Dec. 14 (Bloomberg) -- Turkey may beat the 4 percent economic-growth target set out by the government for next year as its current-account deficit ceases to be a risk, Industry Minister Nihat Ergun said.
The government will identify areas that are contributing to Turkey’s 12-month cumulative trade deficit of $78.6 billion, or about 10 percent of gross domestic product, and create investment incentives to plug the gap, Ergun told reporters in televised remarks from a conference in Istanbul today.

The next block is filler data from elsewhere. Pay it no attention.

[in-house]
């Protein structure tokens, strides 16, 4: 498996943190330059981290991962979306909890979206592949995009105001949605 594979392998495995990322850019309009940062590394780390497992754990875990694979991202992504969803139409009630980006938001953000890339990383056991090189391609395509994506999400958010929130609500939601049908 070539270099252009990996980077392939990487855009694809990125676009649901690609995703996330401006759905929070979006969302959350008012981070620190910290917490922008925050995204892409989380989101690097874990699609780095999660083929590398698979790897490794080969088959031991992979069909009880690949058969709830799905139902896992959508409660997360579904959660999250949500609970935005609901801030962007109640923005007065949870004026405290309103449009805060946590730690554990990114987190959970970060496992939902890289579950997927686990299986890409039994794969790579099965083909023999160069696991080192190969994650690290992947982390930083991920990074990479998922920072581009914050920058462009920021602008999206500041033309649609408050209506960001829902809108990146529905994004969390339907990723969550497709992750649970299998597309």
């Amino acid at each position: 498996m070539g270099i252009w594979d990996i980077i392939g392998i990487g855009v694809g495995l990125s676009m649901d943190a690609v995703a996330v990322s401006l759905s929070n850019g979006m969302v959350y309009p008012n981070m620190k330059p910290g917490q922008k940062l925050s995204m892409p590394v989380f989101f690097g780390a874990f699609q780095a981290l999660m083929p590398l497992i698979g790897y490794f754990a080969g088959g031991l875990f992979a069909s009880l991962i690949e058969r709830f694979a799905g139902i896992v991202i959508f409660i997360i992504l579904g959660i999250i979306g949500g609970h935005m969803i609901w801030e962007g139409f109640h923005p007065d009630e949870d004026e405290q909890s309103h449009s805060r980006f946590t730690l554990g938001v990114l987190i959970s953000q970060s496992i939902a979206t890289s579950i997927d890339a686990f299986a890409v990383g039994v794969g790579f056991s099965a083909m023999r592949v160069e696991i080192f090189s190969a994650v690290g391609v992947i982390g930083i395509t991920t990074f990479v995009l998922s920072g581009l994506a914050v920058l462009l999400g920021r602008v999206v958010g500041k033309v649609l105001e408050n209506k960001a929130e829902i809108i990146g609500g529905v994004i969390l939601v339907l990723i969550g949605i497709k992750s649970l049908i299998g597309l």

Turkey’s 8.2 percent economic growth in the third quarter, the world’s fastest behind China, is a “good” development, he said. Exports are growing faster than imports and helping the world’s 17th-largest economy reduce its trade gap, Ergun said.
“This shows that certain steps we took about the current-account deficit problem are becoming effective and we’re seeing the results,” he said. “I believe 2012 will be a very good year for Turkey, and the rising trend will continue.”
The International Monetary Fund said on Dec. 7 that GDP expansion in Turkey will “slow sharply” to 2 percent due to weaker capital inflows.
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